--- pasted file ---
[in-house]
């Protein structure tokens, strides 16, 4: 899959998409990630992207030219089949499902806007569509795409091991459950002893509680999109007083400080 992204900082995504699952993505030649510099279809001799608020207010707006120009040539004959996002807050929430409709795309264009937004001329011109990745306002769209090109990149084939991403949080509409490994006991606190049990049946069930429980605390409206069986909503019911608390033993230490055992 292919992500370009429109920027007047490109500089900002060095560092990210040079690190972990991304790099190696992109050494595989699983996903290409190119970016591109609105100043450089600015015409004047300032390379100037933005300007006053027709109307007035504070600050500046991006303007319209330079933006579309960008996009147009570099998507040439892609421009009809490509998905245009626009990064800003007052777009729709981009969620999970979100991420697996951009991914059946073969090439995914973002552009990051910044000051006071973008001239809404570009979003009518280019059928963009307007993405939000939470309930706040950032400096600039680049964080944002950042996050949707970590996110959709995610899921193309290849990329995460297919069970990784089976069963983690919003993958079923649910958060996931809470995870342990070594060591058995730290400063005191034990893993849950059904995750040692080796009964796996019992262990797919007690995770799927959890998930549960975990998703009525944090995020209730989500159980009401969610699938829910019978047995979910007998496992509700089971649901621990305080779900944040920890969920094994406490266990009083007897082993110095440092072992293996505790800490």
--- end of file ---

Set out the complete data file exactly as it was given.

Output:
[in-house]
């Protein structure tokens, strides 16, 4: 899959998409990630992207030219089949499902806007569509795409091991459950002893509680999109007083400080 992204900082995504699952993505030649510099279809001799608020207010707006120009040539004959996002807050929430409709795309264009937004001329011109990745306002769209090109990149084939991403949080509409490994006991606190049990049946069930429980605390409206069986909503019911608390033993230490055992 292919992500370009429109920027007047490109500089900002060095560092990210040079690190972990991304790099190696992109050494595989699983996903290409190119970016591109609105100043450089600015015409004047300032390379100037933005300007006053027709109307007035504070600050500046991006303007319209330079933006579309960008996009147009570099998507040439892609421009009809490509998905245009626009990064800003007052777009729709981009969620999970979100991420697996951009991914059946073969090439995914973002552009990051910044000051006071973008001239809404570009979003009518280019059928963009307007993405939000939470309930706040950032400096600039680049964080944002950042996050949707970590996110959709995610899921193309290849990329995460297919069970990784089976069963983690919003993958079923649910958060996931809470995870342990070594060591058995730290400063005191034990893993849950059904995750040692080796009964796996019992262990797919007690995770799927959890998930549960975990998703009525944090995020209730989500159980009401969610699938829910019978047995979910007998496992509700089971649901621990305080779900944040920890969920094994406490266990009083007897082993110095440092072992293996505790800490």